Carlos Manuel Moutinho Paiva dos Santos Duarte, better-known
as Camané, was born on December 20, 1966 in Oeiras, Portugal.
He started getting appreciation in Portugal in 1979 after
winning the ‘Grande Noite do Fado’ (Great Fado Night) contest. He became one of
the leading male singers and achieved commercial success with six certified
gold albums: Uma Noite de Fados (1995), Na Linha da Vida (1998), Esta Coisa da Alma (2000), Pelo Dia Dentro
(2001), the live recording Como sempre… Como dantes (2003), and Sempre De Mim
Infinito Presente (2015), the product of an extended collaboration with the writer José Maria Branco, includes lyrics and arrangements that are deceptively simple. The songs express the mysterious emotion that the Portuguese claim as uniquely and exclusively theirs: saudade, which is at once the happiness that brings sadness, and the sadness that brings happiness.
On Camané’s 2017 album, Canta Marceneiro , he revisits the repertory of Alfredo Marceneiro, an early 20th century fado singer who, though only moderately competent as a technician, completely changed fado’s possibilities for artistic expression through unrestrained inventiveness and wit. Camané’s Canta Marceneiro is filled with mischievous stories that reveal the common cares and fears in all of us through the lives of astute waitresses, drunken painters, and kings’ courtiers.
Deolinda formed in 2006, inspired by Mariza, the Portuguese fado star who is renowned the world over. With a theatrical bent to much of their work Deolinda’s Ana Bachalau (meaning salted cod) recalls bringing her feminine character to life ‘She stands for days listening to records her grandmother left her and watching through the lace curtains at neighbors.’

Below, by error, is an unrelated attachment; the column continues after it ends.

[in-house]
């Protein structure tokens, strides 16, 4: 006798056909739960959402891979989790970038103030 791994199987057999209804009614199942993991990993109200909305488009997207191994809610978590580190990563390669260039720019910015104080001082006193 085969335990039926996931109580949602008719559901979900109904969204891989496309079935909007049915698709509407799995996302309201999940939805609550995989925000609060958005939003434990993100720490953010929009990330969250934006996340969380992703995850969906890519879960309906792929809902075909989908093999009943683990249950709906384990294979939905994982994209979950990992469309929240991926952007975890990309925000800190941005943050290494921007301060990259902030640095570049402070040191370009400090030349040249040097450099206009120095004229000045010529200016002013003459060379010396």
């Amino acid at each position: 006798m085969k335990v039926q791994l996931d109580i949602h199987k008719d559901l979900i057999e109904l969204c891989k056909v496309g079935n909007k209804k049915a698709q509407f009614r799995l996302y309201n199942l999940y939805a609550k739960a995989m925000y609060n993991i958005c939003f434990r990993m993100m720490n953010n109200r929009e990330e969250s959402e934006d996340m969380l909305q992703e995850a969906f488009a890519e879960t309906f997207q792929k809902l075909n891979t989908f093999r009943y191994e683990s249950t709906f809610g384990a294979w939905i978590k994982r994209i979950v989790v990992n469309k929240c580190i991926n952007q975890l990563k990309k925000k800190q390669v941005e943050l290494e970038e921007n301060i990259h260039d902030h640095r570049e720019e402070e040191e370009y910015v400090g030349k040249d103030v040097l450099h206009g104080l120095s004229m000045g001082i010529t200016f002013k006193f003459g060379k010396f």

The songs they write are often vehicles for comments on Portuguese culture and lifestyle and in recent years they have had their track ‘Movimento perpetuo Associativo’ used for political gain at party conferences (a fact the band smile wryly at considering the track took aim at national identity).
Deolinda’s debut album ‘Canção ao Lado’ (2009) achieved Platinum status in Portugal and their unique blend of delicate fado and Cape Verdean blues saw them scoop newcomer of the year at the 2010 Songlines Music Awards.
Marta Pereira da Costa started playing the piano at the age of 4, later at 8 learned the classical guitar and at 18 began to study the Portuguese Guitar under the tutelage of Carlos Gonçalves, one of Amália Rodrigues’ most important guitar players.
Marta has performed with some of the true giants of Portuguese music, including Camané, Mário Pacheco, Dulce Pontes, and Mariza, as well as Afro-Atlantic legends such as Cameroon’s Richard Bona and Cape Verde’s Tito Paris.
Marta’s self-titled debut album was released by Warner Music in 2016, containing 13 tracks that mixed original compositions with interpretations showcasing contemporary Portuguese composers; instrumental tracks with guest vocalists such as Dulce Pontes, and Rui Veloso, and fado tradition with jazz improvisation and instruments and influences from around the world. One of Marta’s key collaborators on this album was GRAMMY Award-winning Cameroonian bassist Richard Bona, who helped bring Lisbon’s simmering Afro-Atlantic vibes to the fore on “Encontro”.